As a second-year graduate student, Telser was a research assistant on study of organized commodities futures markets underway at Cowles, while Koopmans led a Rand Corporation-funded study of US railroads. That “should dispel the view that Cowles was a collection of mathematical eggheads…doing nothing of value to economics,” Telser commented.

He vividly recalled the moment at a seminar in 1953 or 1954, when the Cowles group first heard a presentation based on new work by young Dutch economist Henri Thiel offering a new approach to estimating simultaneous equations. “It was about two stage least squares [regression].  I peeked a look at Tjallings’ face. We were stunned; I don’t recall that anyone said anything. We knew it was a historical moment.”

Milton Friedman was no fan of the Cowles Commission and their methods. Friedman got into such a heated argument at Telser’s thesis proposal seminar that Marschak resigned from Telser’s committee and Friedman took his place.

When James Tobin was picked as the commission’s next director, Friedman blocked Tobin’s faculty appointment, leading the commission to depart for Yale. “As is often the case, both parties in divorce were worse off,” Telser remarked. “When I spent a year at the Cowles Commission in 1964–65, it was nothing like the old commission.”

“Time does not permit me to describe my collaboration for decade with Robert Graves; this work in mathematical economics led to many practical results, including the foundation of rational expectations,” Telser concluded. “In view of Milton Friedman’s hostility to mathematical economics, this work refutes his claim that mathematical economics is an exercise in aesthetics.”

Foundations of Finance

Eugene Fama, who joined the Chicago Booth faculty in 1963 after earning his MBA and PhD there, recalled that he grew interested in economics because much of the other business coursework at the time was so poor. Statistics courses with Harry Roberts and economics with Milton Friedman were an exception, he said.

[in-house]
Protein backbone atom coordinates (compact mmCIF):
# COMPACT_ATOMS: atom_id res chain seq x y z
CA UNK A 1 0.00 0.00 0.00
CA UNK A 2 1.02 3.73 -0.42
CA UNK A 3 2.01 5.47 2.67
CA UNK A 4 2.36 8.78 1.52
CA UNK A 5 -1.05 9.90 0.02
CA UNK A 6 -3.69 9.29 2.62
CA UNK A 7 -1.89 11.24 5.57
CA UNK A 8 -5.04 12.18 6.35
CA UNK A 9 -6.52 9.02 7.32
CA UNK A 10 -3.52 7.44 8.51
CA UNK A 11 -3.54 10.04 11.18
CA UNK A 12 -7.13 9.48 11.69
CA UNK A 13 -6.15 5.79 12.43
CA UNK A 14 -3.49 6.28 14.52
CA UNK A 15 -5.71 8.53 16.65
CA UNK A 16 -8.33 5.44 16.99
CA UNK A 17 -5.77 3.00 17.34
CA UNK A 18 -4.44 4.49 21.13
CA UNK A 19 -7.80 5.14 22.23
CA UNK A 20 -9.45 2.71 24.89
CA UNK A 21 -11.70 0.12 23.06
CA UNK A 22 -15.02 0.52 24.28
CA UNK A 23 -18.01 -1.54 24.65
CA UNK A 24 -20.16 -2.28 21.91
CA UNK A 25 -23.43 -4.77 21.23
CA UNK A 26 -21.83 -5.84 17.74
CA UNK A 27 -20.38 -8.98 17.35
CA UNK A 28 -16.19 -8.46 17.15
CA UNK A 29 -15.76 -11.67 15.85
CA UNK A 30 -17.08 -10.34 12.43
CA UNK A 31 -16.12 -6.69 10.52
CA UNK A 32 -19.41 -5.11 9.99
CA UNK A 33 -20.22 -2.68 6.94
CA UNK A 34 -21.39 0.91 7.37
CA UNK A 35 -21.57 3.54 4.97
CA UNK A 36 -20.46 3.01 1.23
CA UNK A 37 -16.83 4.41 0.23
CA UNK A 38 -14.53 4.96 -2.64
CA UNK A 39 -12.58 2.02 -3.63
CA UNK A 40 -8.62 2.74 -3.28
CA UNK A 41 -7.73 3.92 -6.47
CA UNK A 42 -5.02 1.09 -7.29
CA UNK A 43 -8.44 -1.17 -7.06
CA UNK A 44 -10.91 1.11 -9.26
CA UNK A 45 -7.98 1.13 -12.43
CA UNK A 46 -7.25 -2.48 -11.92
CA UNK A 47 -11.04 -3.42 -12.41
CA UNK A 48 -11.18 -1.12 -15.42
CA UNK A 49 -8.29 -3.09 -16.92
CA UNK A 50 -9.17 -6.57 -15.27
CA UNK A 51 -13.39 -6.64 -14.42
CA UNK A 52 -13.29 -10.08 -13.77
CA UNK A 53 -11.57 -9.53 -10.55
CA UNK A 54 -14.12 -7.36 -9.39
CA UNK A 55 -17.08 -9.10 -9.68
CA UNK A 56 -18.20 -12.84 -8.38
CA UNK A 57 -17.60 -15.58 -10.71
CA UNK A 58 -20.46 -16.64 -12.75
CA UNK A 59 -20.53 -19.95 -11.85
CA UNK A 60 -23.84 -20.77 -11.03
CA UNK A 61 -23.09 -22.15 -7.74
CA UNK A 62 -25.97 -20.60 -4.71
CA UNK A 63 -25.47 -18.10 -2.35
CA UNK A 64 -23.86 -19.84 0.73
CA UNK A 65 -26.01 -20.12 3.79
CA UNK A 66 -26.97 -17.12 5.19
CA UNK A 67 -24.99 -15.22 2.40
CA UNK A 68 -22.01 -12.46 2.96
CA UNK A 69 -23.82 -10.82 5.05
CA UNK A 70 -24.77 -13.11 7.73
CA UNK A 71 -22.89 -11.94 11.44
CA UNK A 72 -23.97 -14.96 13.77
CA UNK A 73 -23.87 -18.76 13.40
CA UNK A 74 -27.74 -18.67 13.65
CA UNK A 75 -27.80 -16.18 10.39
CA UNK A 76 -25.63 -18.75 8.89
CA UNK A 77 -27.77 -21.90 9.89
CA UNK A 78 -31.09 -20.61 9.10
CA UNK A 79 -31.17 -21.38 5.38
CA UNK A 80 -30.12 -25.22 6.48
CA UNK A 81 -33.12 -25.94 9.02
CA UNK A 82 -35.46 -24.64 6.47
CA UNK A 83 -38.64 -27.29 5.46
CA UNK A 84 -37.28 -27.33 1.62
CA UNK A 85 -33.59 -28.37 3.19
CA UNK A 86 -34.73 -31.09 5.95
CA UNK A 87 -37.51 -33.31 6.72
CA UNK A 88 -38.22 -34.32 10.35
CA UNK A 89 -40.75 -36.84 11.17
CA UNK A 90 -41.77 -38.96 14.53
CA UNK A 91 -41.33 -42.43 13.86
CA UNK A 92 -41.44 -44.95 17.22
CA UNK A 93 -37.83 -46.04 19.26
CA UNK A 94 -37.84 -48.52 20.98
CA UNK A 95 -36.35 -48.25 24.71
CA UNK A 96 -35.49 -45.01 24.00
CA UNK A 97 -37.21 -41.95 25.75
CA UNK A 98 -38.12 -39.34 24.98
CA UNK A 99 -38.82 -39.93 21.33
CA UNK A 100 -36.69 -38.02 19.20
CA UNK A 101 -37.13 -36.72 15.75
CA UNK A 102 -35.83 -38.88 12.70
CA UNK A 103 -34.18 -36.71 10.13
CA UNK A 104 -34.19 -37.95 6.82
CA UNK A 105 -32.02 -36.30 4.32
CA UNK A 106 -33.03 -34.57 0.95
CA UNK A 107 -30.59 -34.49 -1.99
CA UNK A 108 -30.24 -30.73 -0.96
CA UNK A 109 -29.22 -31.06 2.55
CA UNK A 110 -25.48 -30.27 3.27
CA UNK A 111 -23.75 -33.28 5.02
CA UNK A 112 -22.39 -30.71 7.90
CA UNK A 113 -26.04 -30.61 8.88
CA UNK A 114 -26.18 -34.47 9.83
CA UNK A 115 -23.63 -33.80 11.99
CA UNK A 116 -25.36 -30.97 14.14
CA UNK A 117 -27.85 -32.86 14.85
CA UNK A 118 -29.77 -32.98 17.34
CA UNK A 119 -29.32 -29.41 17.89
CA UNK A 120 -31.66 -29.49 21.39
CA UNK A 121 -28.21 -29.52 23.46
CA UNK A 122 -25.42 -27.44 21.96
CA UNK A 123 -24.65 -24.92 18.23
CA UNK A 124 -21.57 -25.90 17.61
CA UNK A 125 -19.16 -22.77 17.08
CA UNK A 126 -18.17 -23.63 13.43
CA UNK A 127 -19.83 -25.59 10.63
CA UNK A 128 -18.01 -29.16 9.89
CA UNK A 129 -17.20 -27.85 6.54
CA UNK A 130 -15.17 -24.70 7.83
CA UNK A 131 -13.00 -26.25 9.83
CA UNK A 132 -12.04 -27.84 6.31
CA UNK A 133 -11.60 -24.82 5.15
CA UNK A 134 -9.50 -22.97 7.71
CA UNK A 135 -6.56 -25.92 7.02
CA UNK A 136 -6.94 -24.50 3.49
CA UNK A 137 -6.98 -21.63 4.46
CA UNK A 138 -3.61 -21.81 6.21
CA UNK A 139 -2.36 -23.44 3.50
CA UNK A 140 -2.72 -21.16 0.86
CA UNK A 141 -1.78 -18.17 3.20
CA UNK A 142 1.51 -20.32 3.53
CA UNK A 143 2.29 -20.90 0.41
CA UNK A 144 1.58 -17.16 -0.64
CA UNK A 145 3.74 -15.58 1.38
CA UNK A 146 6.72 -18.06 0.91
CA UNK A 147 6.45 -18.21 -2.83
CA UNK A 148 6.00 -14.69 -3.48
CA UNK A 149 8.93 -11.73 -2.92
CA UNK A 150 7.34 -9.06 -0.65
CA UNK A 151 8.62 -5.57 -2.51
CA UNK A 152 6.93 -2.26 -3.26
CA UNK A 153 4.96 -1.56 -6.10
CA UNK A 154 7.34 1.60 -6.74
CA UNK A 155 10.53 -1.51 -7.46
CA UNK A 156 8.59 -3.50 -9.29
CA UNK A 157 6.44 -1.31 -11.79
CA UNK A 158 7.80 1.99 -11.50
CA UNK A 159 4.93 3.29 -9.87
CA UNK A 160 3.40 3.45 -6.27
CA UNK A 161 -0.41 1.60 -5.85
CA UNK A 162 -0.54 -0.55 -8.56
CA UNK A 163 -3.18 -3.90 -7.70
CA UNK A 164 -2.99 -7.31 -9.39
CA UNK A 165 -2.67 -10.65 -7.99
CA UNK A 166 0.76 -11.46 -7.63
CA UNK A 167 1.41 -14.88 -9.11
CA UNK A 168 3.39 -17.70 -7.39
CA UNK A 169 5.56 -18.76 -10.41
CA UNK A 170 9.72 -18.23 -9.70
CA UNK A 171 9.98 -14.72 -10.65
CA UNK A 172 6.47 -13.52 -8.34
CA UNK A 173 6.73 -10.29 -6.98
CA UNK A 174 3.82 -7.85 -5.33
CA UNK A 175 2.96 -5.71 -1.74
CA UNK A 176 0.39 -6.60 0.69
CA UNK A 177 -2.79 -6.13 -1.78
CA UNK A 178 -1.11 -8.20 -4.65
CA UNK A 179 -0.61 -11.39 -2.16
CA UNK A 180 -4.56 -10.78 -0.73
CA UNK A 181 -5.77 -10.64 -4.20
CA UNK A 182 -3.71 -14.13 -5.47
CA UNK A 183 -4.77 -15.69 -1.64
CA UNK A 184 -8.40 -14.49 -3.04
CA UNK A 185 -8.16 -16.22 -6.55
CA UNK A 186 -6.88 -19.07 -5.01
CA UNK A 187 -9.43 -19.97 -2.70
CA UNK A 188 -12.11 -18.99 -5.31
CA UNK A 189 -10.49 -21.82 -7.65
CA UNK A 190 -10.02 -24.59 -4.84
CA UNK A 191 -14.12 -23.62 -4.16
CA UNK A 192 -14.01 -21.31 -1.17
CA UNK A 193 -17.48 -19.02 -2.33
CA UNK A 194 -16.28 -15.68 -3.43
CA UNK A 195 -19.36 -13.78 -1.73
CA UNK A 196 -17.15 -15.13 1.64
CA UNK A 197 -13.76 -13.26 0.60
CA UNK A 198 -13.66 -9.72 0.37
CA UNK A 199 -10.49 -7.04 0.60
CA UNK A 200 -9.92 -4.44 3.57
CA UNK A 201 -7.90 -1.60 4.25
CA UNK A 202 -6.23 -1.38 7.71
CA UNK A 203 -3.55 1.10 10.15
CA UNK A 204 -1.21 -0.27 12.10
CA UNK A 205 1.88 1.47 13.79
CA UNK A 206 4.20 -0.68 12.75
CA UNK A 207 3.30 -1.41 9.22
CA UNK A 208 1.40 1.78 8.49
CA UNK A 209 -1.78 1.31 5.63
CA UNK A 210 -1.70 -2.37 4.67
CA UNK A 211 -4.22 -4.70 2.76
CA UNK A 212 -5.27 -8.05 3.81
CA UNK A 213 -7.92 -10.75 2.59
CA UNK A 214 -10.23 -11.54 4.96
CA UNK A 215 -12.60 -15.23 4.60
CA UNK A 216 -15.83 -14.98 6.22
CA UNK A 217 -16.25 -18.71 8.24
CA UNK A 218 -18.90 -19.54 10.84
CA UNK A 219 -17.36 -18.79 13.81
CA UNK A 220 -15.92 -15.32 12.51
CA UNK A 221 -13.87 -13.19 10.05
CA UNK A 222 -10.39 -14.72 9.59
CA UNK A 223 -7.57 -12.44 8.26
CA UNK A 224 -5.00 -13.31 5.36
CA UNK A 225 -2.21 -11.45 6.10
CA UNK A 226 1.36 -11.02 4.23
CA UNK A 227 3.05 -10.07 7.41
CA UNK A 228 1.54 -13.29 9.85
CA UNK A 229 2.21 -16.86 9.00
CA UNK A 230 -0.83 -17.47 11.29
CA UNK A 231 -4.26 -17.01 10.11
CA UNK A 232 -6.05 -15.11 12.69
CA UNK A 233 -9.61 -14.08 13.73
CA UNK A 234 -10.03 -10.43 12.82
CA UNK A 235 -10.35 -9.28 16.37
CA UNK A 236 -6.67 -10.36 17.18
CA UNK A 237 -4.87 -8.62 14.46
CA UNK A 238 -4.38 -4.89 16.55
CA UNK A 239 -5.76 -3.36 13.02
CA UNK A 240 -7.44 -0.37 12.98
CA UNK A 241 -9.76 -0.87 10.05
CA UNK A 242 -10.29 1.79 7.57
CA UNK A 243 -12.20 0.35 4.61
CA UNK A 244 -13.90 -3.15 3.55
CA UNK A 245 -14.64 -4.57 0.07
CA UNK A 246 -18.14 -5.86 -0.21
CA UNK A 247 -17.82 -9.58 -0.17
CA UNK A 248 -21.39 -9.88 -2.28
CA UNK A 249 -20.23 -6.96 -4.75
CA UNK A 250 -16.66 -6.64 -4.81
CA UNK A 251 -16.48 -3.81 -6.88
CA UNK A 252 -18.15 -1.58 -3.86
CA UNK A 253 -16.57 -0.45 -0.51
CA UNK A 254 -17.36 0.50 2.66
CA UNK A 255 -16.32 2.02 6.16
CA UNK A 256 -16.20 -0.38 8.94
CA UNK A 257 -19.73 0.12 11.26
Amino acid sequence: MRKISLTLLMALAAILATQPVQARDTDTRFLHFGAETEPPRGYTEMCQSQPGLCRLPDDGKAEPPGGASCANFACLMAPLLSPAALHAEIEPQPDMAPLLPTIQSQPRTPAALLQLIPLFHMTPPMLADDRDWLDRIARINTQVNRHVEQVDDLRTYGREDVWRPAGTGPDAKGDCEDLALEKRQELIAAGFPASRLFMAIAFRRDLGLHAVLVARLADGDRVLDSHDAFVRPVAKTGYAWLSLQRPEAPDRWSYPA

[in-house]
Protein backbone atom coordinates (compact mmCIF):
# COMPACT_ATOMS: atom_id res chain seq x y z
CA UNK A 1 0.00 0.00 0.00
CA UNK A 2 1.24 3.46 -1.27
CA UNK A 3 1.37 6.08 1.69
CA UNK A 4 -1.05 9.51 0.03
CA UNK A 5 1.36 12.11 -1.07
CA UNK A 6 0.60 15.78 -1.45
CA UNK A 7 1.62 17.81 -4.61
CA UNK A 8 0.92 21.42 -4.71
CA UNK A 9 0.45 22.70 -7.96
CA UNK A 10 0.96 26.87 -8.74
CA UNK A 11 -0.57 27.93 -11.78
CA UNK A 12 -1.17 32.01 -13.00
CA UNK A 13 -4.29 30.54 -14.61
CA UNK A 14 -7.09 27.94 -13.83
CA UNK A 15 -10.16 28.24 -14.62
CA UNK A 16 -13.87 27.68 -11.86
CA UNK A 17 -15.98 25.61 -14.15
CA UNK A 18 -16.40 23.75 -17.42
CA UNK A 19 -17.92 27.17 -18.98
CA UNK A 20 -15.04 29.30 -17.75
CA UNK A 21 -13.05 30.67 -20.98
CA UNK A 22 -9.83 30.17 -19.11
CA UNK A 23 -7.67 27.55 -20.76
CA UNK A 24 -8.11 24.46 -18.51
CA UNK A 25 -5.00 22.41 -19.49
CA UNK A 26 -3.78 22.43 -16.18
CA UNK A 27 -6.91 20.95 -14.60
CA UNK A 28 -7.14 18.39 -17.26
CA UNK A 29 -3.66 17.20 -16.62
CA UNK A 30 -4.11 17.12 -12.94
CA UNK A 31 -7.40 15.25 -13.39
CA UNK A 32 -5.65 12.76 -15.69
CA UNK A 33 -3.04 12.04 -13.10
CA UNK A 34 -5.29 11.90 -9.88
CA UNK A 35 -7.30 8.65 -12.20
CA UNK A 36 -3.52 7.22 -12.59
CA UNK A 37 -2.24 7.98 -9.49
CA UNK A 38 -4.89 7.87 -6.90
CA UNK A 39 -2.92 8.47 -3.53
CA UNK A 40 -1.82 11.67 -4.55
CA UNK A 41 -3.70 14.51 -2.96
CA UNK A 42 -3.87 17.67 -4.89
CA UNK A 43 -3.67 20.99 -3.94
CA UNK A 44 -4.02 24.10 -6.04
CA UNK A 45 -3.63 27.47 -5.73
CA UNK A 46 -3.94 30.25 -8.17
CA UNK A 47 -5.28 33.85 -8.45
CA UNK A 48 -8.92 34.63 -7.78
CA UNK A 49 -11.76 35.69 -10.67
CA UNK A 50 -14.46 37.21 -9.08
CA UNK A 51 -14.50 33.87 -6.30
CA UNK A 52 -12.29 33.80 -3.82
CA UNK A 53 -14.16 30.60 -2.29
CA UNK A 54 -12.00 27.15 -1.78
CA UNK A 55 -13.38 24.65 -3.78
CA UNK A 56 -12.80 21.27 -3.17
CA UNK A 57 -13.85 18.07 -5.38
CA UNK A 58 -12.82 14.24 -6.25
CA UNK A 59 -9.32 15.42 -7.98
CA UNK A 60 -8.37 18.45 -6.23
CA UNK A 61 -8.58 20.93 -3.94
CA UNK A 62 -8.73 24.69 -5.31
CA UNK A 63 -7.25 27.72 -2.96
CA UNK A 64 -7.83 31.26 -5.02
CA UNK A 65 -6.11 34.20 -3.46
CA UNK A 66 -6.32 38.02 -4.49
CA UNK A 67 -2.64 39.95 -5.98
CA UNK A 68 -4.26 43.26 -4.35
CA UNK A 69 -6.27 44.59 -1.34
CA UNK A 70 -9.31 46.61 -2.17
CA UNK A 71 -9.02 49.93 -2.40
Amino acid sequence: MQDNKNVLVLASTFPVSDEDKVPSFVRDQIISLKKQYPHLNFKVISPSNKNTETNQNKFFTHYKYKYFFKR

“At that time, there was no marketing research, no academic accounting; finance didn’t exist, really. All of this work was basically new and evolving when I arrived on the scene,” recalled Fama, the Robert R. McCormick Distinguished Service Professor of Finance.

“Now we have a first-rate stats department, a world-class economics department, and, what I’m most proud of is the whole field of finance basically evolved through my lifetime, and lots of it was done by my particular cohort. Finance is, in my view, the most successful branch of economics in terms of theory, empirical work, the interaction between the two, and the impact on the real world. No other branch of economics has had more impact.”

Fama said at the business school, famously lively intellectual exchanges run on an unwritten rule:  “If you’re on the faculty, on you’re free to talk however you like and we will treat you respect. Everybody gets listened to. We don’t care what your political dispositions are. If you’re the best at what you do, we want the best players the field and we’ll have incredible diversity.”

Fighting pays off, he said, because “especially over academic issues no one is completely right and it always enriches you to listen to other people talk about their work. It will change the way you think. This gives rise to interactions that make everybody better off.

This hit home when he was on extended leave in Europe in 1975. “I was terribly productive,” he recalled, churning out something like seven papers.  But when Fama returned to campus and showed them to business school colleague Merton Miller, “Mert said, ‘Junk, junk, junk, this one’s pretty good, junk.’  Would have saved an enormous amount of time if somebody would have told me it was junk while I was doing it.”

“That’s what happens in a highly interactive environment that makes the whole bigger than the sum of its parts.  We have that now; I hope we can keep it.”

Lasting Lessons from the Classroom

Robert E. Lucas Jr., AB’59, PhD’64, addressed the common misconceptions of the “Chicago vs. the world” view: “All our students were monetarists, everyone at MIT and Harvard were Keynesians, and never the twain shall meet— except that’s never been close to true,” he said.

For Lucas and students of his generation, Friedman was a huge influence. “He taught this fabulous introductory price theory course was for people who knew nothing about economics,” Lucas said. Friedman eschewed formal methods and deep dives into data in favor of addressing problems with the simple tools of economic thinking.